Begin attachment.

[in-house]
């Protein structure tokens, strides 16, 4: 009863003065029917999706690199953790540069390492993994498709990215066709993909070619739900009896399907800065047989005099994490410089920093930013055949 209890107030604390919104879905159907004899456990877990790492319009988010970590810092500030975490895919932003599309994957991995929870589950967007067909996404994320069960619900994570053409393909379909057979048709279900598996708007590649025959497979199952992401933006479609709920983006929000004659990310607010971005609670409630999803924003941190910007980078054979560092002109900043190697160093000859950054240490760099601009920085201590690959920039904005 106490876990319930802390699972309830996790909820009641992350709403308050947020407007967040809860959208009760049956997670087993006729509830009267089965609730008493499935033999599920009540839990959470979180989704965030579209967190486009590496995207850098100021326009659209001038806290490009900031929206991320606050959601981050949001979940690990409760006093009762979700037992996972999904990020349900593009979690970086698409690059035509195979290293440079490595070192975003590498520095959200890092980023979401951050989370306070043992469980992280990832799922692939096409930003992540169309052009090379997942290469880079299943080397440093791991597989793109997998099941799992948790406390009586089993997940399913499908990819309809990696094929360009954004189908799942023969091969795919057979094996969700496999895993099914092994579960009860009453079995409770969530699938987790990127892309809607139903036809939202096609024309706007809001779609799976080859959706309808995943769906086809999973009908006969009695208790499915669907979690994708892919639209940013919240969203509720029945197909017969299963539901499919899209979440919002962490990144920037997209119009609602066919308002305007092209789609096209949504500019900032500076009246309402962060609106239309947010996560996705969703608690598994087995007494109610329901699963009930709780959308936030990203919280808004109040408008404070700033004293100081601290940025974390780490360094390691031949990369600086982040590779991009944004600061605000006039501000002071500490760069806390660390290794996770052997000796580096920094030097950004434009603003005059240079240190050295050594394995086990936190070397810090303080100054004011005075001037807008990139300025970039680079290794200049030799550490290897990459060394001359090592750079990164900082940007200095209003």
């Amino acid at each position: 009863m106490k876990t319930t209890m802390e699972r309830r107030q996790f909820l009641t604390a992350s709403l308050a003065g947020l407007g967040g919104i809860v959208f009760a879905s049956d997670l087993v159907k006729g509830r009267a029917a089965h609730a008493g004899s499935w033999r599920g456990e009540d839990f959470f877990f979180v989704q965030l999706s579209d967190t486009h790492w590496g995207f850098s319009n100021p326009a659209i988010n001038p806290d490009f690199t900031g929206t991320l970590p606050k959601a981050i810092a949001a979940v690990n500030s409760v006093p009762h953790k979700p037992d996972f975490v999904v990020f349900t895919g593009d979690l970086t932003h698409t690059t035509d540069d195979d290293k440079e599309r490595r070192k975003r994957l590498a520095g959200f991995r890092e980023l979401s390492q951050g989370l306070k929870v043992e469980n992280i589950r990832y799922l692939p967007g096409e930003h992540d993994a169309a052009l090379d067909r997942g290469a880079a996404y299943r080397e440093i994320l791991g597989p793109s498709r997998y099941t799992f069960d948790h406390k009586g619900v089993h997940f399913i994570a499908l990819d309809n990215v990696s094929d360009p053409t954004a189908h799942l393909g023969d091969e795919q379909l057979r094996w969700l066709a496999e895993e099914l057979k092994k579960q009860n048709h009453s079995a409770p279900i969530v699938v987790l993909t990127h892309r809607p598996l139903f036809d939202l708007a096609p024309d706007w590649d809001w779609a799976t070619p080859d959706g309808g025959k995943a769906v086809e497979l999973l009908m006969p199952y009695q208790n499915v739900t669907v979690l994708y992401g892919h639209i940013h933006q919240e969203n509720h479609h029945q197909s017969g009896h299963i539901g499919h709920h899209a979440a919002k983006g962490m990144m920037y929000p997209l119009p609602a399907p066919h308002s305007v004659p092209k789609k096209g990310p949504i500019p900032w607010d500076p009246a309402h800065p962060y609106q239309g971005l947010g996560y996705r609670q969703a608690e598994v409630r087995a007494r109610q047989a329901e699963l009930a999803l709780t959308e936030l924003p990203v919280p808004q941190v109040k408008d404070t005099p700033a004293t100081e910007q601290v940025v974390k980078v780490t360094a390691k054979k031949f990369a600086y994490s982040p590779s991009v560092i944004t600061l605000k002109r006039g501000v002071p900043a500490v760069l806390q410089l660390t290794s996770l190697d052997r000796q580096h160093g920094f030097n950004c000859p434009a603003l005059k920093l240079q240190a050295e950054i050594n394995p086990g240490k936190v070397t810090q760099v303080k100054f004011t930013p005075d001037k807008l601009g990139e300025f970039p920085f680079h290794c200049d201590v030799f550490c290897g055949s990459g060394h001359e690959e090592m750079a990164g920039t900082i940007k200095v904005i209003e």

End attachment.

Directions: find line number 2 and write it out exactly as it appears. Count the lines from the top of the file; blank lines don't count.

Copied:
């Protein structure tokens, strides 16, 4: 009863003065029917999706690199953790540069390492993994498709990215066709993909070619739900009896399907800065047989005099994490410089920093930013055949 209890107030604390919104879905159907004899456990877990790492319009988010970590810092500030975490895919932003599309994957991995929870589950967007067909996404994320069960619900994570053409393909379909057979048709279900598996708007590649025959497979199952992401933006479609709920983006929000004659990310607010971005609670409630999803924003941190910007980078054979560092002109900043190697160093000859950054240490760099601009920085201590690959920039904005 106490876990319930802390699972309830996790909820009641992350709403308050947020407007967040809860959208009760049956997670087993006729509830009267089965609730008493499935033999599920009540839990959470979180989704965030579209967190486009590496995207850098100021326009659209001038806290490009900031929206991320606050959601981050949001979940690990409760006093009762979700037992996972999904990020349900593009979690970086698409690059035509195979290293440079490595070192975003590498520095959200890092980023979401951050989370306070043992469980992280990832799922692939096409930003992540169309052009090379997942290469880079299943080397440093791991597989793109997998099941799992948790406390009586089993997940399913499908990819309809990696094929360009954004189908799942023969091969795919057979094996969700496999895993099914092994579960009860009453079995409770969530699938987790990127892309809607139903036809939202096609024309706007809001779609799976080859959706309808995943769906086809999973009908006969009695208790499915669907979690994708892919639209940013919240969203509720029945197909017969299963539901499919899209979440919002962490990144920037997209119009609602066919308002305007092209789609096209949504500019900032500076009246309402962060609106239309947010996560996705969703608690598994087995007494109610329901699963009930709780959308936030990203919280808004109040408008404070700033004293100081601290940025974390780490360094390691031949990369600086982040590779991009944004600061605000006039501000002071500490760069806390660390290794996770052997000796580096920094030097950004434009603003005059240079240190050295050594394995086990936190070397810090303080100054004011005075001037807008990139300025970039680079290794200049030799550490290897990459060394001359090592750079990164900082940007200095209003």